In late June, only a few months after the army mutiny, the worst protest since independence erupted in the capital Port Moresby. Six days of student protests against economic reforms turned violent, with four students being killed and 18 injured. In order to prevent the incident from developing, Prime Minister Morauta put Port Moresby under curfew that ran until July 10.

While the privatization plans were postponed as a result of the student protests, the global economic slowdown and PNG’s domestic problems, such as rampant crime, have also put the commercial viability of the country’s privatization program in doubt. In late July, the central bank announced a severe downgrading of the country’s growth forecast for 2001, attributing this to lower activity expected in agriculture, forestry, fisheries and mineral sectors. The central bank predicted that the economic activity of the country would not pick up again for another year. This would undoubtedly worsen the already severe unemployment situation in PNG, where about 40 percent of the working-age population have been looking for jobs.

Despite frustrations in economic reforms, progress has been made in the government talks with Bougainville for its autonomy. In May 2001, during the talks between the PNG government and the regional government of Bougainville, the PNG government announced that it would give an as yet unspecified amount as a one-time establishment grant to the regional government of Bougainville. During the talks in June, the last major obstacle to reaching a comprehensive agreement on autonomy of Bougainville was cleared – Bougainville would have its own criminal laws, which could be the first step towards Bougainville getting its own police and prisons.

Then on August 31, the Bougainville Peace Agreement was signed between the PNG government and the regional government of Bougainville, paving the way for an autonomous government in the war-torn province. The agreement provides for disarmament, the creation of a Bougainville constitution leading to autonomous government, and an eventual referendum on independence. The PNG government was to pass the necessary amendments regarding Bougainville before the agreement could be implemented. Prime Minister Morauta stressed that only Parliament would have the final say on Bougainville. While legislation passed through the preliminary stages, in March 2002, parliament refused to ratify the Bougainville amendments as many lawmakers were dissatisfied with the disarmament program.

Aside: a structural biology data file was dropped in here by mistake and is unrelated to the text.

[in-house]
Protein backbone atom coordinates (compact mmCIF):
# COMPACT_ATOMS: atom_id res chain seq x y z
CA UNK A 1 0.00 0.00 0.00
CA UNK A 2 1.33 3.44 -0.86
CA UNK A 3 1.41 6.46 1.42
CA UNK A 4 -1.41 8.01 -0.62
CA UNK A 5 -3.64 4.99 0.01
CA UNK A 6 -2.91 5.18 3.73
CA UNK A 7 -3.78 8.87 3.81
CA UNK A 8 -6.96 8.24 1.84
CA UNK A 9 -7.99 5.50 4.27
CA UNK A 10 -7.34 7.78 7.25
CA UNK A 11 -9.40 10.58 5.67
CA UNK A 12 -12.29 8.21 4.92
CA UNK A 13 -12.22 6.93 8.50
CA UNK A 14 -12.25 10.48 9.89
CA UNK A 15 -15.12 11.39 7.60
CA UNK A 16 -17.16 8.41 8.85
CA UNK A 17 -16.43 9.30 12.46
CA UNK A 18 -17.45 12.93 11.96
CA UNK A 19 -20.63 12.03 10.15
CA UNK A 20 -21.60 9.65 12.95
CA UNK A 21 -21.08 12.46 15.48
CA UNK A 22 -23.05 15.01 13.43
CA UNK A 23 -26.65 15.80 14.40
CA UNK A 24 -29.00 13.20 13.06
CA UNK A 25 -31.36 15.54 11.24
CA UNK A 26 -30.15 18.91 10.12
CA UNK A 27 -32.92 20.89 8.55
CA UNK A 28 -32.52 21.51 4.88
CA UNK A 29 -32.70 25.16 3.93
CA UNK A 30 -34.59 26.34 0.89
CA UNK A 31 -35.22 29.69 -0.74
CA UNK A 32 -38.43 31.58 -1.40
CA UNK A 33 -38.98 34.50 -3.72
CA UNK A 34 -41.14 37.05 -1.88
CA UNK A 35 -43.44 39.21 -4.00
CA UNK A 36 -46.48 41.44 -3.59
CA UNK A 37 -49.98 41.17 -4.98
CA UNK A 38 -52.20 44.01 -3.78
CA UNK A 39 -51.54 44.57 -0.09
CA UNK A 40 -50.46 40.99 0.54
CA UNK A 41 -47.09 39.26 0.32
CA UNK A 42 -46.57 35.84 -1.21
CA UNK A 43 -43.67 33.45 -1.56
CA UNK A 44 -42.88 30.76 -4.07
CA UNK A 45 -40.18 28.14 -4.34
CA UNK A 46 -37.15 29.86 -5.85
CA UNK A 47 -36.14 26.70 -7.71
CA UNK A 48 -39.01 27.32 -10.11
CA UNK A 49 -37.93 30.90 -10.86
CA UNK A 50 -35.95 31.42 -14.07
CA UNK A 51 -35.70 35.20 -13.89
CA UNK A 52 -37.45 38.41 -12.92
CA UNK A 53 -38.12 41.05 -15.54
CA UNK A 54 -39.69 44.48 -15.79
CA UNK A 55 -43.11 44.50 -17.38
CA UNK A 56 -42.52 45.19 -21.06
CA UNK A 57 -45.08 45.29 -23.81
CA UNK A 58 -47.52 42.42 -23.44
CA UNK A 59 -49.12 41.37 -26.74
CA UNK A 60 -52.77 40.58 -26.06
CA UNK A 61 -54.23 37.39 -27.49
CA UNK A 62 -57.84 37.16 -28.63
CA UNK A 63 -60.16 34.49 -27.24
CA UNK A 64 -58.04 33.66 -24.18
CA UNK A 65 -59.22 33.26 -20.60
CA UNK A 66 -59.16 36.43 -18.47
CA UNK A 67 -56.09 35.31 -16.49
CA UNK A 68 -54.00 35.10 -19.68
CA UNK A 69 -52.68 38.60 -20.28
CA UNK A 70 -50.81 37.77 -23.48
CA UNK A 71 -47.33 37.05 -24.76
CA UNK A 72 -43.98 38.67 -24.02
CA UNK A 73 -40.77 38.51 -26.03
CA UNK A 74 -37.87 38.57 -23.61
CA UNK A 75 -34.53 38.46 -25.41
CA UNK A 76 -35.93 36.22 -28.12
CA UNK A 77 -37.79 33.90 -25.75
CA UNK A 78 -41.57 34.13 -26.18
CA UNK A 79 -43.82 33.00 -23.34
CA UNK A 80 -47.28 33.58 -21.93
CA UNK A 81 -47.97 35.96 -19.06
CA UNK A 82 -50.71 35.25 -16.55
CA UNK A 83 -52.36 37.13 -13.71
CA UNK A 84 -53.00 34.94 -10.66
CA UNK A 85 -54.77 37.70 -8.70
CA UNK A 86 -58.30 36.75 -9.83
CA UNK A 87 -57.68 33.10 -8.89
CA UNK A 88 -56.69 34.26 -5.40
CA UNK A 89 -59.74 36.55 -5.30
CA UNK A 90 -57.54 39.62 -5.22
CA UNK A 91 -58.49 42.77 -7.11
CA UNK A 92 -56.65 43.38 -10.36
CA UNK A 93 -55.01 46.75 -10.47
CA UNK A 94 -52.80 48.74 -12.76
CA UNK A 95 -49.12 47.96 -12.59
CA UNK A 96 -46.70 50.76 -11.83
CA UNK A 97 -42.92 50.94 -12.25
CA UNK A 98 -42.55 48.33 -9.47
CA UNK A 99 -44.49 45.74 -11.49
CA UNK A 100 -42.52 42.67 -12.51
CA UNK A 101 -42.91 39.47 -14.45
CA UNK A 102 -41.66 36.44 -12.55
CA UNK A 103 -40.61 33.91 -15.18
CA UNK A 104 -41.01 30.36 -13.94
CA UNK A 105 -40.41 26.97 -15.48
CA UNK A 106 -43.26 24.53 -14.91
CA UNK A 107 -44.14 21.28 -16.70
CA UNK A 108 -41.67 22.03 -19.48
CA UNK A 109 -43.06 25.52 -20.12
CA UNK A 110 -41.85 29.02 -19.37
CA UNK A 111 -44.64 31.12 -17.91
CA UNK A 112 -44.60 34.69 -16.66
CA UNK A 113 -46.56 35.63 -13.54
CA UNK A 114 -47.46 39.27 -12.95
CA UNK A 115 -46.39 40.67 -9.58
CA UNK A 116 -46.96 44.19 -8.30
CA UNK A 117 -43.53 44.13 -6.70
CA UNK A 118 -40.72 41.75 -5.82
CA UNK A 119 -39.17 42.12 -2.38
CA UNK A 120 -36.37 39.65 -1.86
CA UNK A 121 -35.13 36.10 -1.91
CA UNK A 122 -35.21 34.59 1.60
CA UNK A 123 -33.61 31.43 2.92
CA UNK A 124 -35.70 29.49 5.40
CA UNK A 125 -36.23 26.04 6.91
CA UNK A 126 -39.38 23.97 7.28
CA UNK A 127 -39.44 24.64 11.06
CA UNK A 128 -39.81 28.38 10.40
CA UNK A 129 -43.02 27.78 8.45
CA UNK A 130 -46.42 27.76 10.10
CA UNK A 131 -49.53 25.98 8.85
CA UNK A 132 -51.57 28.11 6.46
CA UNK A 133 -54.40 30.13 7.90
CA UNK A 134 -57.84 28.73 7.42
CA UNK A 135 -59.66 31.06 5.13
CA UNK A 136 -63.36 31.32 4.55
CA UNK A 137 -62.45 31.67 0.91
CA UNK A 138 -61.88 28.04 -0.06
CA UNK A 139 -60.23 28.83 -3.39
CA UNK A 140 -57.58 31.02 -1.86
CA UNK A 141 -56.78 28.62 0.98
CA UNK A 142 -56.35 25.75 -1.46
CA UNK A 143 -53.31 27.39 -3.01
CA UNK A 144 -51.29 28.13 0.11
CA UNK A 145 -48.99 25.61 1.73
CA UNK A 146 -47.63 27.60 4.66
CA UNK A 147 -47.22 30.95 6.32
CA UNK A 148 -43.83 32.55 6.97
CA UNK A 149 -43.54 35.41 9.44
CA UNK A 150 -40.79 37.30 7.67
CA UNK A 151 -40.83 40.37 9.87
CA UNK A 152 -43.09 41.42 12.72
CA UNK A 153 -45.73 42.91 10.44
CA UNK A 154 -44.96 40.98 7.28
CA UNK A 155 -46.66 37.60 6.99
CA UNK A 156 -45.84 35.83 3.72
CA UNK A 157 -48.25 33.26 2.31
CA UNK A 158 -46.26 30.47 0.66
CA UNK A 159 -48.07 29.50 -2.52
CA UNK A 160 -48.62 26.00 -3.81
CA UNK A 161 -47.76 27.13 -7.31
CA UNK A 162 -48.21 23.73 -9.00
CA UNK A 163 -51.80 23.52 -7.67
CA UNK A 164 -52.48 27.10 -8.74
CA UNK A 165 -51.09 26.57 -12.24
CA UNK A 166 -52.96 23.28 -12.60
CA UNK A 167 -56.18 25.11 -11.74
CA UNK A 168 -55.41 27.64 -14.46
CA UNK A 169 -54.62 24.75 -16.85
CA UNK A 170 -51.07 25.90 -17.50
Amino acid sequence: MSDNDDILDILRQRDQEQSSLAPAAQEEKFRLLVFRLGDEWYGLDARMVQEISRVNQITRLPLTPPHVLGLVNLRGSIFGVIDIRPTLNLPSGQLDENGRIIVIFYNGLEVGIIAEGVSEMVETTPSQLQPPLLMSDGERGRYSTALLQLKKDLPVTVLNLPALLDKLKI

The near-unanimity of Morauta’s support when he took office was expected to be transitory, and the prime minister subsequently altered the composition of his cabinet to defuse political pressures against him. As in the past, the terms and administration of some business concessions were the targets of government critics. At the time of the formation of the government, doubts were raised about its longevity, as is so often the case in Papua New Guinea politics, the ability of the ruling coalition to hold together until the next scheduled election (2002) was uncertain.

In May 2001, Morauto’s administration was challenged when opposition leaders alleged that the government had used development funds in order to induce Members of Parliament to join hands with the ruling party. These charges notwithstanding, Morauta’s position was strengthened when a small party in the parliament merged with his PDM in June 2001, giving the PDM a clear majority in the parliament. This was the first time that any government in PNG has enjoyed a parliamentary majority, however small.

These political developments aside, the government’s economic reforms have had some notable effects as well. In March 2002, mutinous soldiers took control of an armory and burned three buildings, in protest of the government’s economic reform plan, which included decreased military spending, privatization, and structural adjustments at the behest of international aid agencies. The soldiers gave the government a thirteen-point petition with demands that included a governmental halt on the plan to downsize the defense force as part of its economic reform; the immediate dismissal of the prime minister; privatization to be stopped; and the expulsion of the World Bank, IMF and Australia, all of whom the soldiers believed to be exerting too much influence over the handling of the nation’s social, economic and mining issues. These were virtually the same demands made by the 2001 mutiny. This time, though, the government was less tolerant of mutiny and the military overtook the rebel soldiers before the government conceded to any aspect of the petition.